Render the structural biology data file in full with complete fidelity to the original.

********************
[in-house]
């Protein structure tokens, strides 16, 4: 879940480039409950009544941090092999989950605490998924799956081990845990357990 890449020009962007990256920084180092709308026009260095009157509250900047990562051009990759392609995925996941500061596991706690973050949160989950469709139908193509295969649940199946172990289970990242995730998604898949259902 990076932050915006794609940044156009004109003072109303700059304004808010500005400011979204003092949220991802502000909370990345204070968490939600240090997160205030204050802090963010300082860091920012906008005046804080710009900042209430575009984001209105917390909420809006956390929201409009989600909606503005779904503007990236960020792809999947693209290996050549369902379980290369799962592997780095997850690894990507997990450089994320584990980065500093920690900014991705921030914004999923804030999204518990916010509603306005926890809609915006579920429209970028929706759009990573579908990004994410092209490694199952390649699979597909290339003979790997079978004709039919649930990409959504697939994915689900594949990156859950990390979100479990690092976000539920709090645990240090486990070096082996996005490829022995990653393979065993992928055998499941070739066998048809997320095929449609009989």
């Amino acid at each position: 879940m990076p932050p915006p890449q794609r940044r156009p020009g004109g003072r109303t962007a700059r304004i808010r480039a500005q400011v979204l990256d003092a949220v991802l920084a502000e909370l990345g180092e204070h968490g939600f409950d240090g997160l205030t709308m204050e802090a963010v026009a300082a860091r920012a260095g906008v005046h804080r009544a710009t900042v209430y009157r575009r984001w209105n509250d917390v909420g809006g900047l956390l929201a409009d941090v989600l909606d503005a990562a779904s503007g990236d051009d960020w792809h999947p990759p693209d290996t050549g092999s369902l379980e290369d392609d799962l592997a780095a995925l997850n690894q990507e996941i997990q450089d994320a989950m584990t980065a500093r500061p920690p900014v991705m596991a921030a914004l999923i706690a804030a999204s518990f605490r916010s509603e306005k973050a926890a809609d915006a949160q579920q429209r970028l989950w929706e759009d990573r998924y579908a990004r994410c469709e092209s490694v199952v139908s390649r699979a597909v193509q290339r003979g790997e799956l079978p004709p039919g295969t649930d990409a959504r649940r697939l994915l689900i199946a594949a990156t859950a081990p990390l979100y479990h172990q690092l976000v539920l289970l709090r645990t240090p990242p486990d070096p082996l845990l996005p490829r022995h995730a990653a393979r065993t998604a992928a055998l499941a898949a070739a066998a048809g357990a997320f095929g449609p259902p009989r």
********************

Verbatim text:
[in-house]
């Protein structure tokens, strides 16, 4: 879940480039409950009544941090092999989950605490998924799956081990845990357990 890449020009962007990256920084180092709308026009260095009157509250900047990562051009990759392609995925996941500061596991706690973050949160989950469709139908193509295969649940199946172990289970990242995730998604898949259902 990076932050915006794609940044156009004109003072109303700059304004808010500005400011979204003092949220991802502000909370990345204070968490939600240090997160205030204050802090963010300082860091920012906008005046804080710009900042209430575009984001209105917390909420809006956390929201409009989600909606503005779904503007990236960020792809999947693209290996050549369902379980290369799962592997780095997850690894990507997990450089994320584990980065500093920690900014991705921030914004999923804030999204518990916010509603306005926890809609915006579920429209970028929706759009990573579908990004994410092209490694199952390649699979597909290339003979790997079978004709039919649930990409959504697939994915689900594949990156859950990390979100479990690092976000539920709090645990240090486990070096082996996005490829022995990653393979065993992928055998499941070739066998048809997320095929449609009989």
């Amino acid at each position: 879940m990076p932050p915006p890449q794609r940044r156009p020009g004109g003072r109303t962007a700059r304004i808010r480039a500005q400011v979204l990256d003092a949220v991802l920084a502000e909370l990345g180092e204070h968490g939600f409950d240090g997160l205030t709308m204050e802090a963010v026009a300082a860091r920012a260095g906008v005046h804080r009544a710009t900042v209430y009157r575009r984001w209105n509250d917390v909420g809006g900047l956390l929201a409009d941090v989600l909606d503005a990562a779904s503007g990236d051009d960020w792809h999947p990759p693209d290996t050549g092999s369902l379980e290369d392609d799962l592997a780095a995925l997850n690894q990507e996941i997990q450089d994320a989950m584990t980065a500093r500061p920690p900014v991705m596991a921030a914004l999923i706690a804030a999204s518990f605490r916010s509603e306005k973050a926890a809609d915006a949160q579920q429209r970028l989950w929706e759009d990573r998924y579908a990004r994410c469709e092209s490694v199952v139908s390649r699979a597909v193509q290339r003979g790997e799956l079978p004709p039919g295969t649930d990409a959504r649940r697939l994915l689900i199946a594949a990156t859950a081990p990390l979100y479990h172990q690092l976000v539920l289970l709090r645990t240090p990242p486990d070096p082996l845990l996005p490829r022995h995730a990653a393979r065993t998604a992928a055998l499941a898949a070739a066998a048809g357990a997320f095929g449609p259902p009989r």